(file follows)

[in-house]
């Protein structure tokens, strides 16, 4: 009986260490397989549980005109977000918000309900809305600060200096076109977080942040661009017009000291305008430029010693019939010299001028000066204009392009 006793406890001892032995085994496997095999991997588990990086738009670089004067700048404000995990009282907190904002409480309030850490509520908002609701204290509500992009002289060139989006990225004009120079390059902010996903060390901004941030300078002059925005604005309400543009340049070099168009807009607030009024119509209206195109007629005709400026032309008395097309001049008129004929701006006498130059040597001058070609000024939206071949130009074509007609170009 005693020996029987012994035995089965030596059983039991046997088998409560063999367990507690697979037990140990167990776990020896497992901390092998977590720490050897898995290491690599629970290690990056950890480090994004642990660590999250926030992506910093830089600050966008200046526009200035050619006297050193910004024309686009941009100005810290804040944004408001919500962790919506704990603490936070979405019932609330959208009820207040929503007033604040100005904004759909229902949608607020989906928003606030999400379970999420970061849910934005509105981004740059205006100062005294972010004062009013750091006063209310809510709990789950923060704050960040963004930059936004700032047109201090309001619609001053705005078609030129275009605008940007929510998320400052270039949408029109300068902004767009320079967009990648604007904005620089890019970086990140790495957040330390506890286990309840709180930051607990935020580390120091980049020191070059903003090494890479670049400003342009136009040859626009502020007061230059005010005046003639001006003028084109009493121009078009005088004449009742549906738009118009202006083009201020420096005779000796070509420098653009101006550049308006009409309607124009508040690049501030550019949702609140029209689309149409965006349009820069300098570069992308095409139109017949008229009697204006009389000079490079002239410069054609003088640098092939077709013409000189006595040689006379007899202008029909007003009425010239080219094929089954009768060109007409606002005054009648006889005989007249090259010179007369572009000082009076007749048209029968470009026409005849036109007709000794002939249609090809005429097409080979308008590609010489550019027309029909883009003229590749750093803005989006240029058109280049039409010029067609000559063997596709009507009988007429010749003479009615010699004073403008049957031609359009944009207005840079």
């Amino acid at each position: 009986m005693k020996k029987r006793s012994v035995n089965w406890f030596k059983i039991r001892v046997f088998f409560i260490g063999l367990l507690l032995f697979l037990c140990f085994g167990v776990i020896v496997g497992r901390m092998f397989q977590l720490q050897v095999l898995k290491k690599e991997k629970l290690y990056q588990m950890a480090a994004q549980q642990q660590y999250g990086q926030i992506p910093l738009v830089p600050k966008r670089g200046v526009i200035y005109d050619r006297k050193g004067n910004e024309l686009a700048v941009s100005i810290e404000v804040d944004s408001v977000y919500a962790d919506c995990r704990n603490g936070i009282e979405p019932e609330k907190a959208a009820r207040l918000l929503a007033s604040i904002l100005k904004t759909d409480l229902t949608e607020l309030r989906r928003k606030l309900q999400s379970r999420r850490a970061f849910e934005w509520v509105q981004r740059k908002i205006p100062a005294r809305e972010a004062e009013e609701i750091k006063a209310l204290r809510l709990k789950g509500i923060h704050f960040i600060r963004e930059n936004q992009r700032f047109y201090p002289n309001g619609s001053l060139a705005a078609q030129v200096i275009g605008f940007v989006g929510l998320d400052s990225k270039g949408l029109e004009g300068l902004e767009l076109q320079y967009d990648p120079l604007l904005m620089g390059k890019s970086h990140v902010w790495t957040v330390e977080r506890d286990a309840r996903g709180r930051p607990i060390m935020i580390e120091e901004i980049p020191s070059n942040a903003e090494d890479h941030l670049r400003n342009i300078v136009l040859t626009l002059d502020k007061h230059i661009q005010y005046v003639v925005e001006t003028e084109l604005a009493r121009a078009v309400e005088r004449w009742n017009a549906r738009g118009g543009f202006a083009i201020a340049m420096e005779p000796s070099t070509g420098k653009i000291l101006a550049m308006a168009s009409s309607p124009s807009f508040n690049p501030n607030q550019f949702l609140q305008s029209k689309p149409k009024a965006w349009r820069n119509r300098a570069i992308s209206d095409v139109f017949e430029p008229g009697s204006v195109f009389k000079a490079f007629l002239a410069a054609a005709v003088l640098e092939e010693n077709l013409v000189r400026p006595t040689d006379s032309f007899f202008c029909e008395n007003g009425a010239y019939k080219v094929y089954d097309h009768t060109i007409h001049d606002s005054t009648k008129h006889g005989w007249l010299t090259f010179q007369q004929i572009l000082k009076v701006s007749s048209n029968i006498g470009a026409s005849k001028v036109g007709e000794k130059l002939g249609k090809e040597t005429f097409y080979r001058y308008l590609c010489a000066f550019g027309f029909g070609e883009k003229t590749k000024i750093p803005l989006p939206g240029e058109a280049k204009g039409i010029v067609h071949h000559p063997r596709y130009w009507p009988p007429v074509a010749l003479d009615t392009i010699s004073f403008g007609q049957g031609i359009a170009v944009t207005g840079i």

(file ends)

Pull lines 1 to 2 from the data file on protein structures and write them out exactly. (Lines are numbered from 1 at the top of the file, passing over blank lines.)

[in-house]
């Protein structure tokens, strides 16, 4: 009986260490397989549980005109977000918000309900809305600060200096076109977080942040661009017009000291305008430029010693019939010299001028000066204009392009 006793406890001892032995085994496997095999991997588990990086738009670089004067700048404000995990009282907190904002409480309030850490509520908002609701204290509500992009002289060139989006990225004009120079390059902010996903060390901004941030300078002059925005604005309400543009340049070099168009807009607030009024119509209206195109007629005709400026032309008395097309001049008129004929701006006498130059040597001058070609000024939206071949130009074509007609170009 005693020996029987012994035995089965030596059983039991046997088998409560063999367990507690697979037990140990167990776990020896497992901390092998977590720490050897898995290491690599629970290690990056950890480090994004642990660590999250926030992506910093830089600050966008200046526009200035050619006297050193910004024309686009941009100005810290804040944004408001919500962790919506704990603490936070979405019932609330959208009820207040929503007033604040100005904004759909229902949608607020989906928003606030999400379970999420970061849910934005509105981004740059205006100062005294972010004062009013750091006063209310809510709990789950923060704050960040963004930059936004700032047109201090309001619609001053705005078609030129275009605008940007929510998320400052270039949408029109300068902004767009320079967009990648604007904005620089890019970086990140790495957040330390506890286990309840709180930051607990935020580390120091980049020191070059903003090494890479670049400003342009136009040859626009502020007061230059005010005046003639001006003028084109009493121009078009005088004449009742549906738009118009202006083009201020420096005779000796070509420098653009101006550049308006009409309607124009508040690049501030550019949702609140029209689309149409965006349009820069300098570069992308095409139109017949008229009697204006009389000079490079002239410069054609003088640098092939077709013409000189006595040689006379007899202008029909007003009425010239080219094929089954009768060109007409606002005054009648006889005989007249090259010179007369572009000082009076007749048209029968470009026409005849036109007709000794002939249609090809005429097409080979308008590609010489550019027309029909883009003229590749750093803005989006240029058109280049039409010029067609000559063997596709009507009988007429010749003479009615010699004073403008049957031609359009944009207005840079």